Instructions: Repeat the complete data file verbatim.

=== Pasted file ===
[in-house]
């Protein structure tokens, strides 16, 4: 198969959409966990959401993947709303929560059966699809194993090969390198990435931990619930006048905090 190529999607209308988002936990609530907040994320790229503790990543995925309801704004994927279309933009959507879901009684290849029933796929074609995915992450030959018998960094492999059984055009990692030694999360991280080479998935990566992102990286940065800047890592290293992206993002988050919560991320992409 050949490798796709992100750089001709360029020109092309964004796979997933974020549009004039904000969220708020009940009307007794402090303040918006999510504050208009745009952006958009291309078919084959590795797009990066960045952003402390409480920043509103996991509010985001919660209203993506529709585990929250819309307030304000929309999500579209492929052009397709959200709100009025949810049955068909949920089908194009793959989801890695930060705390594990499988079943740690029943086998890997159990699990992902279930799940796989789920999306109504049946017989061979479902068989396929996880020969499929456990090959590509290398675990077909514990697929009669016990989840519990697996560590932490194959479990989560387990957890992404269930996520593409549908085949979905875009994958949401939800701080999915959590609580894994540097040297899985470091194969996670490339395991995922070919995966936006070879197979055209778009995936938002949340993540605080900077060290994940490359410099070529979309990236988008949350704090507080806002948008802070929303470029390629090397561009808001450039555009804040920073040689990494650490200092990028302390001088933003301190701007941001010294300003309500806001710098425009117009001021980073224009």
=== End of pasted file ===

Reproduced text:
[in-house]
């Protein structure tokens, strides 16, 4: 198969959409966990959401993947709303929560059966699809194993090969390198990435931990619930006048905090 190529999607209308988002936990609530907040994320790229503790990543995925309801704004994927279309933009959507879901009684290849029933796929074609995915992450030959018998960094492999059984055009990692030694999360991280080479998935990566992102990286940065800047890592290293992206993002988050919560991320992409 050949490798796709992100750089001709360029020109092309964004796979997933974020549009004039904000969220708020009940009307007794402090303040918006999510504050208009745009952006958009291309078919084959590795797009990066960045952003402390409480920043509103996991509010985001919660209203993506529709585990929250819309307030304000929309999500579209492929052009397709959200709100009025949810049955068909949920089908194009793959989801890695930060705390594990499988079943740690029943086998890997159990699990992902279930799940796989789920999306109504049946017989061979479902068989396929996880020969499929456990090959590509290398675990077909514990697929009669016990989840519990697996560590932490194959479990989560387990957890992404269930996520593409549908085949979905875009994958949401939800701080999915959590609580894994540097040297899985470091194969996670490339395991995922070919995966936006070879197979055209778009995936938002949340993540605080900077060290994940490359410099070529979309990236988008949350704090507080806002948008802070929303470029390629090397561009808001450039555009804040920073040689990494650490200092990028302390001088933003301190701007941001010294300003309500806001710098425009117009001021980073224009």